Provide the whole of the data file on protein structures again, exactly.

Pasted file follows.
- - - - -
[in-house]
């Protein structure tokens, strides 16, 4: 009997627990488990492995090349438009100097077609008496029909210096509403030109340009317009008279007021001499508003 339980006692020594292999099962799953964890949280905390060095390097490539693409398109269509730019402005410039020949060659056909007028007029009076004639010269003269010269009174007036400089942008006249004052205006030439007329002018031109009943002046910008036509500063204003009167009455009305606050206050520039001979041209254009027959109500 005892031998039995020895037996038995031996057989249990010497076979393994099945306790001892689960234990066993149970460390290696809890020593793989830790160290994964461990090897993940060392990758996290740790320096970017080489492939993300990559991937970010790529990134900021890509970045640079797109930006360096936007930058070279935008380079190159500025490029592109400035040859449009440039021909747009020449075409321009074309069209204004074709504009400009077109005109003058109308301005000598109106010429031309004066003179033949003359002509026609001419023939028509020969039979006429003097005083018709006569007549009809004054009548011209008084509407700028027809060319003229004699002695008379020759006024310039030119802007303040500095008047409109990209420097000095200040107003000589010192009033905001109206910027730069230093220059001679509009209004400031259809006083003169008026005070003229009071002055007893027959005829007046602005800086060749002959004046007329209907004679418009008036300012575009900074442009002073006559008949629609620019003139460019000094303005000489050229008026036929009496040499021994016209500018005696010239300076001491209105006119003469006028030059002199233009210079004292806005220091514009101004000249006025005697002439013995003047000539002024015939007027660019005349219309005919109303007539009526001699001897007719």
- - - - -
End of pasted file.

[in-house]
């Protein structure tokens, strides 16, 4: 009997627990488990492995090349438009100097077609008496029909210096509403030109340009317009008279007021001499508003 339980006692020594292999099962799953964890949280905390060095390097490539693409398109269509730019402005410039020949060659056909007028007029009076004639010269003269010269009174007036400089942008006249004052205006030439007329002018031109009943002046910008036509500063204003009167009455009305606050206050520039001979041209254009027959109500 005892031998039995020895037996038995031996057989249990010497076979393994099945306790001892689960234990066993149970460390290696809890020593793989830790160290994964461990090897993940060392990758996290740790320096970017080489492939993300990559991937970010790529990134900021890509970045640079797109930006360096936007930058070279935008380079190159500025490029592109400035040859449009440039021909747009020449075409321009074309069209204004074709504009400009077109005109003058109308301005000598109106010429031309004066003179033949003359002509026609001419023939028509020969039979006429003097005083018709006569007549009809004054009548011209008084509407700028027809060319003229004699002695008379020759006024310039030119802007303040500095008047409109990209420097000095200040107003000589010192009033905001109206910027730069230093220059001679509009209004400031259809006083003169008026005070003229009071002055007893027959005829007046602005800086060749002959004046007329209907004679418009008036300012575009900074442009002073006559008949629609620019003139460019000094303005000489050229008026036929009496040499021994016209500018005696010239300076001491209105006119003469006028030059002199233009210079004292806005220091514009101004000249006025005697002439013995003047000539002024015939007027660019005349219309005919109303007539009526001699001897007719």